It's really. That's really inspiring. I'm very lucky because I moved into a neighborhood that's a cul-de-sac and I've never lived on a cul-de-sac and I wish I had done this earlier, when my son was younger, because there are so many kids here and they're always out building ramps and riding their bikes and doing stuff together. But one of the things that is really neat I've got a lot of small children that are that are in couple of the houses that surround me and the families take turns Putting up a Disney movie up on their garage door and they have all the chairs out there and some of them put out like the blow-up mattresses and They've got the snacks and all the kids come over and they watch a movie on on the garage door and it is the coolest thing and every time I see it across the street just melts my heart because they're so precious. You know, and I've gotten to know my neighbors and you know they're kids, they always see my talk, so they're always calling for or I, and I don't know why it is Patty, but this is so funny. I've got One, two, three, three different neighbors that have got three different dogs. That all whenever my front door is open because it's been really nice and I've had the, the doors open, the windows open, they run into my house. As soon as they come into my house and they, my neighbors crack up. They're like what is it? And I'm, you know, I'm just working on my computer, I'm in my office and I'll look down and there's my neighbor from across the streets dog, and he's next to me and then I'll, you know, another day later I've got another one that's running through the house, that comes in and grabs a toy and then runs through my office and I just have to laugh because every time I turn around I've got another animal in my house, at somebody else's. But it cracks me up. But they're, they're wonderful people and you're right, I would have, would have never gotten to know them unless I reached out. You know you move in as the new person and these people have lived here, you know, for many, many years, and even the neighbors across the street just bought the house and I knew the people that sold the house and she was actually a chef and she moved on to Arizona and then another family moved in and they're great and you're right, it doesn't take much, but you just go out and and say, hi, you know, or you know, hey, if you need something, you know, I've got an elderly lady that lives next door to me and she's got fruit trees that are always in abundance. Well, she said to me she goes, anything that grows on your side of the fence is yours. So I've had that, I've picked grapes, I've picked apples, I've picked pomegranates, lemons and it's. You know, actually the apples. I picked a bunch of apples and I made into two pies, I took her one, but you know I you're right, it doesn't take much To collaborate with your neighbors and you don't have to live in a housing development to do it. I mean, even if you live on a long street, I guarantee there's, like you know, even the two people to your right and the two people to the left. You know you could get, get to know them, what, what a wonderful thing that was started and and to learn and to grow, and only that to share, just being human, you know, just being human beings and being able to collaborate with each other and and just enjoying life. I mean, that is that is so neat. And you said, you guys still do this, you still Do this, even though they've they've gone. You know, they've moved back to we yes, we still do it.Speaker 2:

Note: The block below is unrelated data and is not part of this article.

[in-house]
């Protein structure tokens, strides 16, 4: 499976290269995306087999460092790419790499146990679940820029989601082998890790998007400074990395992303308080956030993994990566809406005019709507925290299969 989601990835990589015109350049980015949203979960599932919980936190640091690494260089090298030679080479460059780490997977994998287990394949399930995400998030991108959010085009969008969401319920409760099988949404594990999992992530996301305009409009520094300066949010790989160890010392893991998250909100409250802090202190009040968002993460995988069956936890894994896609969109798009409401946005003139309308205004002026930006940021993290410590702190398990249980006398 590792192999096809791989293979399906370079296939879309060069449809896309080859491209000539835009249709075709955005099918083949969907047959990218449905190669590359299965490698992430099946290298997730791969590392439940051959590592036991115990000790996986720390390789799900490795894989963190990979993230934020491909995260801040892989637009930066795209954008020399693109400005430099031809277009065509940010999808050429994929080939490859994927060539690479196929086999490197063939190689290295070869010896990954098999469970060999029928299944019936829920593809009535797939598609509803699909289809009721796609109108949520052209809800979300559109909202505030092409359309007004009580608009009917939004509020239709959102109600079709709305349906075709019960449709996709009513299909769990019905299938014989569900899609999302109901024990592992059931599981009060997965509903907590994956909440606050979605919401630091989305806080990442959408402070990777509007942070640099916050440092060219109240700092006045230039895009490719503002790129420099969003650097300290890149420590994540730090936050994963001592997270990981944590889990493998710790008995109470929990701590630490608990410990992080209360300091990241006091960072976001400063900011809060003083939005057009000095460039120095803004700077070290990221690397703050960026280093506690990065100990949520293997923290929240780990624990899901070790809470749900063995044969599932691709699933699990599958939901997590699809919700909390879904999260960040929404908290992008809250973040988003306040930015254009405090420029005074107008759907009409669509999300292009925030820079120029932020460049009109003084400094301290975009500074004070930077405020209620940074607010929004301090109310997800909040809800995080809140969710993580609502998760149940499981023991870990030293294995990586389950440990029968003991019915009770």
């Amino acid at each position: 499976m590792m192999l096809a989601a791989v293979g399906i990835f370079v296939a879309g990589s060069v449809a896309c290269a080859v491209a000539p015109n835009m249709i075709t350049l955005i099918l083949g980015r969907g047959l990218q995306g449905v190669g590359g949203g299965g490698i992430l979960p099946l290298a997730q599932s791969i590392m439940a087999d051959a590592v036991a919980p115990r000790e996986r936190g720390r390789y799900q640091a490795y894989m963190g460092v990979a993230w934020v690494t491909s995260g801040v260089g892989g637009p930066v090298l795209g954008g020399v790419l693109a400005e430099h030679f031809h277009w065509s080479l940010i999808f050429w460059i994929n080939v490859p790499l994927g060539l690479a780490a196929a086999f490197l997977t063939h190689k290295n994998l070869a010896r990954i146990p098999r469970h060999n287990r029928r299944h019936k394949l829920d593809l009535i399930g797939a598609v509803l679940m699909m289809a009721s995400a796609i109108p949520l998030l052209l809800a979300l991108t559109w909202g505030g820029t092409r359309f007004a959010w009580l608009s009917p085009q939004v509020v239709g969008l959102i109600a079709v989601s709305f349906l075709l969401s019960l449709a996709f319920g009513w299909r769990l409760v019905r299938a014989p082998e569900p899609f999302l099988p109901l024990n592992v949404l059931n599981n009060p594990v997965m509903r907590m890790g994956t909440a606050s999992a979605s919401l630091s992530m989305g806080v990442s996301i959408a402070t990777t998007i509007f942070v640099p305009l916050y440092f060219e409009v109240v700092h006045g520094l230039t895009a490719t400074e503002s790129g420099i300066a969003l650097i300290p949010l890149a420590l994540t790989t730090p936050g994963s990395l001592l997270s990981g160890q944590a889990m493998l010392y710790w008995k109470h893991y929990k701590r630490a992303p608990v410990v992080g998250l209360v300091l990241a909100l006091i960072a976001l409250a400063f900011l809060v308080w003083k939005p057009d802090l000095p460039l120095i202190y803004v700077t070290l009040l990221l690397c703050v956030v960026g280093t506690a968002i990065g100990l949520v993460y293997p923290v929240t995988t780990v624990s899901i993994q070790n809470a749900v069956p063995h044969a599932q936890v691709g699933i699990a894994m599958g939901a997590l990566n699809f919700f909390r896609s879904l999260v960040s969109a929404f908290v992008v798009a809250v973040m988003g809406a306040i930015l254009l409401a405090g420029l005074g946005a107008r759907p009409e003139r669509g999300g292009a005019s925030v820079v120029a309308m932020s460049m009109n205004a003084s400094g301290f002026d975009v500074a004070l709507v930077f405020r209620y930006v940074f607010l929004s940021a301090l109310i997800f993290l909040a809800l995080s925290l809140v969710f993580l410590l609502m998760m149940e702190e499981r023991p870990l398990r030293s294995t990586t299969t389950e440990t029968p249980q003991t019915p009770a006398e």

As a matter of fact, we are having a birthday party for the white lab next door, name rifle, today. I love it and I have been collecting tennis balls for him. We're going to load up our pool with the tennis balls, because this is his dream come true a Pool full of tennis balls. So he's got a little brother, ruger, and an older sister, river. They will all come over. But you know we open our house up to the neighbors to come over and swim whenever they would like. They need to let us know so we know they're going to be there, because you don't want to come home and be like who's in the house.Speaker 1:
But it's so kind of you, patty, I mean, that is just so kind of you.Speaker 2: